To help you write the Design subsection you should think about the following questions.

  • What is the IV in your study, and how many levels are there?
  • What is the dependent variable?
  • Is the design within-participants or between-participants?
  • What controls were in place within the study design?


For the Materials and Apparatus and the Procedure subsections, it may be useful to re-run the SuperLab experiment (in the Psychology labs or the Psychology cubicles) and note down the key details.


The Materials and Apparatus subsection should clearly describe the hardware, software and most importantly the stimuli that were used in the task (including how they were presented).


Your Procedure subsection should clearly describe the order of events that occurred in the task, as well as any timings of these events. Do not forget to describe ethical considerations in the Procedure subsection.


In the Data collation subsection, you should describe what was done to the raw data that you collected before it was analysed (i.e. how did you calculate the errors that were made in each condition). You do not need to describe the statistical test that you used in this section.


The following information about the study you conducted is provided to help you write your Method section. You must decide what to include and where to include it.


The speech utterances (the letters “b”, “i”, “j”, “n” and “z”) were created using AT & T Natural Voices® Text-to-Speech Demo in the Mike (US English) voice, edited using SndSampler Editing Software (Alan Glenn, Midland USA). Simple sine tones of the following frequencies: 87, 174, 348, 696 and 1302 Hz, were created using SndSampler Editing Software (Alan Glenn, Midland USA). The experiment was presented using a Hewlett Packard Compaq PC. Sound was presented through Sennheiser evolution headphones. Sound intensities were between 50-70 dB. The experiment was presented using Superlab 5.0 Stimulus Presentation Software.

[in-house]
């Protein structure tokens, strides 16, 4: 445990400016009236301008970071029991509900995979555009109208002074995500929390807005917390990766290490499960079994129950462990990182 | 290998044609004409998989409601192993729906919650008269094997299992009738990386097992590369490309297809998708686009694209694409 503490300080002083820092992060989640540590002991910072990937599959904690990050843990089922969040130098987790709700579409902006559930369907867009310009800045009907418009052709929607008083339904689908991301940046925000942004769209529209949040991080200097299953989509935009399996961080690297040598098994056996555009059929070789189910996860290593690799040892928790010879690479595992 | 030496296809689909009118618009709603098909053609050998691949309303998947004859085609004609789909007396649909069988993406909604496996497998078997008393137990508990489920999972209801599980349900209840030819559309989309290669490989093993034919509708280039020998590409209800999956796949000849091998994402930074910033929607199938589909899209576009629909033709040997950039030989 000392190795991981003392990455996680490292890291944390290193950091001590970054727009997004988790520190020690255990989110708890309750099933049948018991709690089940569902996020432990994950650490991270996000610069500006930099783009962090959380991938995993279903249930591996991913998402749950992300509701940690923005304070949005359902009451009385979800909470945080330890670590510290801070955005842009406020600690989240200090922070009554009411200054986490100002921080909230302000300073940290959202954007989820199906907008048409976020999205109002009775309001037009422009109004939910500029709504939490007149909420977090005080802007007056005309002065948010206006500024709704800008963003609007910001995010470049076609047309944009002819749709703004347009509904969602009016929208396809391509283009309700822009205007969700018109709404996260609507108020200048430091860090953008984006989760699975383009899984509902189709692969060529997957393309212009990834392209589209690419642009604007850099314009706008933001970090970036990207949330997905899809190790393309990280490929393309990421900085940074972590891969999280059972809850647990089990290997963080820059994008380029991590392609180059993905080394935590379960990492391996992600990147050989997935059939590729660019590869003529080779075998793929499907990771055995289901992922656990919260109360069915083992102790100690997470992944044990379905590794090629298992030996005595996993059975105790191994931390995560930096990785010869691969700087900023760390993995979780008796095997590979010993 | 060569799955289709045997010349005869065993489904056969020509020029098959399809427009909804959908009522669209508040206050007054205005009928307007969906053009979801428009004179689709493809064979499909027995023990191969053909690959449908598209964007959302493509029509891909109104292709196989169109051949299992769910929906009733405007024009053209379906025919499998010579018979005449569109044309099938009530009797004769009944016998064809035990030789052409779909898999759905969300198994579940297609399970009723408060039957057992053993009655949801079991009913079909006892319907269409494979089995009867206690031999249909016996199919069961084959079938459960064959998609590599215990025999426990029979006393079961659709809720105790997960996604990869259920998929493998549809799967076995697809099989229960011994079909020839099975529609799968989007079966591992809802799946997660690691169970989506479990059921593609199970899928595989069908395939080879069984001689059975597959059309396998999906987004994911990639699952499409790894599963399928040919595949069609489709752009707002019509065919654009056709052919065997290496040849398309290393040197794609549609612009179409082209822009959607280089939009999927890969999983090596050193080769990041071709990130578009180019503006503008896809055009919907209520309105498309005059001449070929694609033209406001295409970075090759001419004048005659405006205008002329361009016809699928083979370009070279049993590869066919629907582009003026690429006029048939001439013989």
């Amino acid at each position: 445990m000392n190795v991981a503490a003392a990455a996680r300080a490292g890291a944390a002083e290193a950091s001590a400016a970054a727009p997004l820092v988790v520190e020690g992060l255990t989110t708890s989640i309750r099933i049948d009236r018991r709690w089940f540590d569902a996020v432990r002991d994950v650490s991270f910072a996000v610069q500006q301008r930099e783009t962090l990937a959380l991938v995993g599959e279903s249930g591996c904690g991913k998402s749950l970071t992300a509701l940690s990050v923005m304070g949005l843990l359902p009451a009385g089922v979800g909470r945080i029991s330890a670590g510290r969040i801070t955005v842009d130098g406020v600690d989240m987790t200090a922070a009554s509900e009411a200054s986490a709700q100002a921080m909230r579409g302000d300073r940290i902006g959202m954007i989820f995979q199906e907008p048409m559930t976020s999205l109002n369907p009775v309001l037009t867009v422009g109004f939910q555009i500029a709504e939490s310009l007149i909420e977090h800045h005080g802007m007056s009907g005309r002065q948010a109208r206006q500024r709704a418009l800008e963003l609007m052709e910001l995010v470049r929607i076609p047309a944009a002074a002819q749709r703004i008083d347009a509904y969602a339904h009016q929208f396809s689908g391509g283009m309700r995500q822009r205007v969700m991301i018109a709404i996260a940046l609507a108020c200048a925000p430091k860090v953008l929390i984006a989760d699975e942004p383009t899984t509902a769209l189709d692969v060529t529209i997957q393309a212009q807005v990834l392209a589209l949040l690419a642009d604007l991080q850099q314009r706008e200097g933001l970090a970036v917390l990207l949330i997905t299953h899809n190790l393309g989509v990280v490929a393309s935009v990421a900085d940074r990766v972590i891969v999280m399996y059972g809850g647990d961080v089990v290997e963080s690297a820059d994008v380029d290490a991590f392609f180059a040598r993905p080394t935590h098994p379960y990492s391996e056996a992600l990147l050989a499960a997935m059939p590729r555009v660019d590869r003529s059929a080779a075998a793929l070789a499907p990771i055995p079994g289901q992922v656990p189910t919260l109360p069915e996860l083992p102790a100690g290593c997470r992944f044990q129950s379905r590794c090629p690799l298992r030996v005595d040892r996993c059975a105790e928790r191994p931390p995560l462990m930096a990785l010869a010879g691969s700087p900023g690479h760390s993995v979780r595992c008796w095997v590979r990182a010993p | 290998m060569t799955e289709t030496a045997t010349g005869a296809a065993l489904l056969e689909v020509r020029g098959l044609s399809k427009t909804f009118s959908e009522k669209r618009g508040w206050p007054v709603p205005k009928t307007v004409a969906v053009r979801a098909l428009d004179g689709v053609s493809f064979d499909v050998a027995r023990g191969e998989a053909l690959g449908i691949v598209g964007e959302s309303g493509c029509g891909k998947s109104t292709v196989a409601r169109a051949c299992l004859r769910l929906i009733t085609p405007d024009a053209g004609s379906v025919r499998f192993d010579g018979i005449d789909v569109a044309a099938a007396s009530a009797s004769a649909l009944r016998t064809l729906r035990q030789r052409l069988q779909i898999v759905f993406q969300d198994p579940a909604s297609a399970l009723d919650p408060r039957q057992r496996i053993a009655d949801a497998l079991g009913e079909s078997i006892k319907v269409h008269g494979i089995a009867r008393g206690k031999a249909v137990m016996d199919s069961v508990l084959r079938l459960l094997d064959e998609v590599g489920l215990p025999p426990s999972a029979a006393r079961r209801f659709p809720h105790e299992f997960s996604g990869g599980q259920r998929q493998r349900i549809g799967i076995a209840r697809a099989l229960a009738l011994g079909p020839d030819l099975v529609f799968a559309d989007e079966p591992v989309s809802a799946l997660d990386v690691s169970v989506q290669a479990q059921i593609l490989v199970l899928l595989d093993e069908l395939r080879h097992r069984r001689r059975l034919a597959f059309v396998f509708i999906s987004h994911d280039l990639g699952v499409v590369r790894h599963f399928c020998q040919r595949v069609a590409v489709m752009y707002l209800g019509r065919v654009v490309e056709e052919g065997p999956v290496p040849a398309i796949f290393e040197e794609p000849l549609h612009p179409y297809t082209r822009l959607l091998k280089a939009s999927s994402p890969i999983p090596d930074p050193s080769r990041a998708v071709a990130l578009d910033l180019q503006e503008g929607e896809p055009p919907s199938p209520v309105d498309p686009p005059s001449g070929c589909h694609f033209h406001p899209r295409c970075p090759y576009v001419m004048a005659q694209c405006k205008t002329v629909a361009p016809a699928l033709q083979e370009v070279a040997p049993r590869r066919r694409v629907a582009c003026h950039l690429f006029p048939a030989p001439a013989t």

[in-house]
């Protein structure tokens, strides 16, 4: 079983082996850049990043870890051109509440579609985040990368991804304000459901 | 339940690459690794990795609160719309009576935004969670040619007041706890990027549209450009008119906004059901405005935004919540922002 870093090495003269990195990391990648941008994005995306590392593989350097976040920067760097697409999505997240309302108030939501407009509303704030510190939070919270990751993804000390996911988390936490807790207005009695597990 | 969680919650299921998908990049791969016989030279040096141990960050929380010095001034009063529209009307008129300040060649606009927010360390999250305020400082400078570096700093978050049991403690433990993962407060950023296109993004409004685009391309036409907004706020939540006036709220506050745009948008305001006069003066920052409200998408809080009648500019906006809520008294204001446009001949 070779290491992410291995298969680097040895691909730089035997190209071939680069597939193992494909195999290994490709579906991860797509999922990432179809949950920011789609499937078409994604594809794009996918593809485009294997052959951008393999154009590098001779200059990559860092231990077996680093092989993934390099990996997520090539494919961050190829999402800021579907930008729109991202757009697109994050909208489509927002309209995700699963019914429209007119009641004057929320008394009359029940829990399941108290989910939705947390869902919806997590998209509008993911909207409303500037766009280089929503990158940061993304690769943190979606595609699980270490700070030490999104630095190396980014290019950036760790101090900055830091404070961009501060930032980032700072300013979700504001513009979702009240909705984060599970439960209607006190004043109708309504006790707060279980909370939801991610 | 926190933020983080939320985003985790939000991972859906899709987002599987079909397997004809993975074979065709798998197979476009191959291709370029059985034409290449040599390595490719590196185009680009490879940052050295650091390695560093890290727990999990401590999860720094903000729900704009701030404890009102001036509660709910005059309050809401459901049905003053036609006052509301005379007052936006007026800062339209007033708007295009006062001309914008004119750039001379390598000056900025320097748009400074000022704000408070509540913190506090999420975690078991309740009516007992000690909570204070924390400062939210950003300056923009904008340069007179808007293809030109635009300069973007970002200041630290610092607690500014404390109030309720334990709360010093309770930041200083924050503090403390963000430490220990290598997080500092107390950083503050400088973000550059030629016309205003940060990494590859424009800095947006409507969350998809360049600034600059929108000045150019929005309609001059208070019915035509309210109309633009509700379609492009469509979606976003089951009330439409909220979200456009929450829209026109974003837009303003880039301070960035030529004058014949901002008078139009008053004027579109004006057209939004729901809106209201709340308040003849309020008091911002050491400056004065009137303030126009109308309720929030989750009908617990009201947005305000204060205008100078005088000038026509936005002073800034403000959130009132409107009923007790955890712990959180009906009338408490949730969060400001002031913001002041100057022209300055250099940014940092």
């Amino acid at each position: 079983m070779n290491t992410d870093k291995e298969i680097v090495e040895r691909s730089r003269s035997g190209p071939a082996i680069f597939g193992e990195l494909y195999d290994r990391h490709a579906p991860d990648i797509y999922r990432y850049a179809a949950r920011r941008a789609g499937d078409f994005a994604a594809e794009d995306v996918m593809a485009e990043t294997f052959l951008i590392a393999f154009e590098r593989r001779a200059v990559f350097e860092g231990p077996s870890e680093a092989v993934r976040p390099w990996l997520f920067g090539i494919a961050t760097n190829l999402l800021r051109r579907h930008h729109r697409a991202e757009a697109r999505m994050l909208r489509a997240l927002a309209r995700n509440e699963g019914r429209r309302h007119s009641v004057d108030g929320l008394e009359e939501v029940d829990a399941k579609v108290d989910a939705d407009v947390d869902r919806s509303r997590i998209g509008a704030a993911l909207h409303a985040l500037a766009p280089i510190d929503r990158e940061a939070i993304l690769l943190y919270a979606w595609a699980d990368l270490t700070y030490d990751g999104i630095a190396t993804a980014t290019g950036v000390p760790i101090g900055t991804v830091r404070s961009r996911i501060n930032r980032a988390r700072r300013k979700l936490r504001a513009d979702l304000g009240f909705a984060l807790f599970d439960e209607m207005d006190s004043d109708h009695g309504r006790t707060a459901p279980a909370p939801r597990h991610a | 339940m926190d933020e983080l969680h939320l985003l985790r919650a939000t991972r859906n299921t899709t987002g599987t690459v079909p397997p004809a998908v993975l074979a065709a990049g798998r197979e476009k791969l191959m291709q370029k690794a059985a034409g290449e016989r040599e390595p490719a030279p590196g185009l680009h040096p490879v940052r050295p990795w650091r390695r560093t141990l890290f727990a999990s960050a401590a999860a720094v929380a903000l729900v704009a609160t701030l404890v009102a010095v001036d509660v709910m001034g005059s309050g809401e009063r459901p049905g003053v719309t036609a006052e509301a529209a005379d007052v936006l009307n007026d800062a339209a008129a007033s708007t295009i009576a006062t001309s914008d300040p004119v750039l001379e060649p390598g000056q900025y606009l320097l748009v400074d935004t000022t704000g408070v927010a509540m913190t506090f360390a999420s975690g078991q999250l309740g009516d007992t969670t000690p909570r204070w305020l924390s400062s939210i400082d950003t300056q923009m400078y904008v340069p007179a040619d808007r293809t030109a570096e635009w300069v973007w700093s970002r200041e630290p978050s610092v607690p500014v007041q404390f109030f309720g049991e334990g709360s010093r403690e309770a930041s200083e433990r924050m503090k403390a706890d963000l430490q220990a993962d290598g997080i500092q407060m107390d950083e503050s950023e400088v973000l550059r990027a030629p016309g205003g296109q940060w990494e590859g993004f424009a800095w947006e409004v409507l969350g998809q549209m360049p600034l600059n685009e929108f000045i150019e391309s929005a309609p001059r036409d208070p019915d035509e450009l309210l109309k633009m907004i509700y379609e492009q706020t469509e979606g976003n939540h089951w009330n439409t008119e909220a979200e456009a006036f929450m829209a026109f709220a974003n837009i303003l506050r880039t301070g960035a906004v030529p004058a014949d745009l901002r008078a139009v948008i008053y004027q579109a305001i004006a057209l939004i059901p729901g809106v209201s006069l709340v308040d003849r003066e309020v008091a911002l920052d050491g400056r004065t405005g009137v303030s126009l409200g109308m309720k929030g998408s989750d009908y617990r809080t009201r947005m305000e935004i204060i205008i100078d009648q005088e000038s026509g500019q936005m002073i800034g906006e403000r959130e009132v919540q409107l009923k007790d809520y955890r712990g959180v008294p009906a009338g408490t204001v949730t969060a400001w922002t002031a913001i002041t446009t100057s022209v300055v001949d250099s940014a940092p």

Visual stimuli consisted of 20 lists of five consonants (F, M, T, Q and R), the order of which was manipulated so that no two sequences were presented in the same 20 block condition. The same consonant did not appear in the same serial position in any two consecutive trials. No sequences contained alphabetic sequences, common abbreviations or common acronyms. The same initial 20 sequences of consonants and serial probes were used in the same order for the other conditions of the experiment.